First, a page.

At Such a Time as This

At Such a Time as This March 12, 2020

Sometime as I was scrolling in my usual languid way through the internet yesterday, I happened to see one or two brief clips of Contagion—that now rather old movie starring Gwyneth Paltrow and Matt Damon…is this what she’s referring to in the opening of goop when she realized she had to have some other calling than making out with him on screen? I’m not willing to watch the movie to find out, but maybe everything really does come full circle…

Well, shoot, I’ve already interrupted myself, where was I?

Utopia is not a real thing, as literally everyone sensible has always been able to see, but I would like to plead that Dystopia need not be a real thing either.

The WHO has declared coronavirus to be a pandemic, and now whole countries are shutting themselves down and I, I have dug out my old lovely, beloved children’s book called One Grain Of Rice to try to explain the math of the thing to myself, but also maybe to some of my children, if they care to listen. That is such a clever book. It’s a nice visual to try to explain something that seems, at this point in the counting, unusual and perhaps even ridiculous.

So, we all have to stay home in order to accomplish “social distancing,” but guess what doesn’t need to happen—literally every apocalyptic, dystopic move.

I have avoided actually seeing these movies—or reading these books—on principle. When everything in a society melts down, it is usually more hidden and a lot uglier than any screen could actually capture. I expect, for instance, that when we really get to know what it has been like in the Wuhan province in China for the last many months, we will be more horrified even than we know to be now, and we already know it’s bad. There’s never a good enough soundtrack or screencast to even begin to get to the heart of it.

Now that I’ve said that, I can see that everyone will disagree with me, but I don’t really like movies and never feel the way I’m meant to when I watch them, so perhaps I ought not universalize my experience. Like, when I went to see Titanic, I was not moved at all. I thought it was trite and foolish and probably nothing like the actual sinking of that poor ship.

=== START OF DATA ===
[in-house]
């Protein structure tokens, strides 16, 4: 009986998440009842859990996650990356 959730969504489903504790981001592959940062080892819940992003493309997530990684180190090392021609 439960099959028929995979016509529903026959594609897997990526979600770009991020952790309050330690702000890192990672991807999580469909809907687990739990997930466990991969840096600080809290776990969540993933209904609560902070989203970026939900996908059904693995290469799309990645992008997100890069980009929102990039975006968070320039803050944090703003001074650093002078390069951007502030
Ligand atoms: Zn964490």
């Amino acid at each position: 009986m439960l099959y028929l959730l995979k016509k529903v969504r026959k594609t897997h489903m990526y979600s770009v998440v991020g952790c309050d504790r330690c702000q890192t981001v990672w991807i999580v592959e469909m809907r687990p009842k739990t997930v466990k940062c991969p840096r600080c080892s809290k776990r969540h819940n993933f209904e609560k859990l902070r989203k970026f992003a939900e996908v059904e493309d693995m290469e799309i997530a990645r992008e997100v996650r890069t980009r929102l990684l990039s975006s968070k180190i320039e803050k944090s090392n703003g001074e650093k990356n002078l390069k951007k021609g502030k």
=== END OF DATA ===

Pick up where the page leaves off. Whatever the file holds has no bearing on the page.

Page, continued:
I would like to say something outrageous before I get back to the coronavirus—and a little bit judgmental, so prepare yourself: I think that making movies is the way that Americans construct social, cultural, and theological meaning for themselves. No one will know what the coronavirus has really been like until the movie is made, and then it will pass quietly into cultural memory. But I will be unwilling to see the movie, or, if I do, will absolutely hate it, and so will still be shut out of the cultural household of faith, the heretic bleating from the doorway, not able to actually go out of the door, but not able to go inside either.

But also, I think all these movies have shaped the way a lot of us expect this to go down, and it’s just not going to be like that. Gwyneth runs goop now. I haven’t heard anything about Matt Damon for a while. Memes are the currency of the moment, along with internet incubated social scolding and some tiny amounts of hysteria. We’re all going to stay home from stuff, be irritated by the disruption of our lives, perhaps lose some money which will be painful and upsetting, some of us will die, and then we will wake up one morning and the internet will not tell us that it’s all over now, because some new trouble will have superseded the old one before we can even catch our collective breath.

I say we, but I guess I’m just talking about myself. Our school is already online. The only thing I really need to go out for is milk and loo paper (just like everyone else). I am not an independent contractor whose job has already been canceled. I am not an NBA player. I am not at risk myself for death because of underlying chronic illness. But I know a lot of people who are (at risk, not NBA players) and have already adopted anxiety about them, and so would be happy to adjust my life if it helps everyone…

Which just shows that we have not yet accomplished total societal breakdown. The social order that we do still have is actually robust enough to deal with a crisis of this kind. There are ways for people to both “pull together” and “socially distance” at the same time so that the fewest possible number of people will die from this wretched illness. We don’t all need to rush into the streets with our enormous guns weeping and crying and stealing from each other and blowing each other up. Aliens will probably not choose this moment to arrive and take over. Probably it will be terrible for some, and not as bad for others, and then there will be something else to think about after a while.

When the movie comes out, we will replace those impressions with our own, and then someone will write a memoir, and World War Three will trend briefly on twitter. That’s the way it goes now. Someday, of course, Jesus will come back, and humanity will look up in the sky, seeing his glory, and shudder. But I, I will look up, as I have already been commanded to do, and be as impressed as it’s possible for me to be.

""So, of course Mr. Trump doesn’t know any of this because he has never read ..."

Don’t Wave It Around, Read It
"I was heartbroken when I saw those pictures this morning. Nick and I just took ..."

Heartbroken Podcast and Links
"I'mm intrigued by the title, but where is the link to find this?"

The Karenization of America

Browse Our Archives

Follow Us!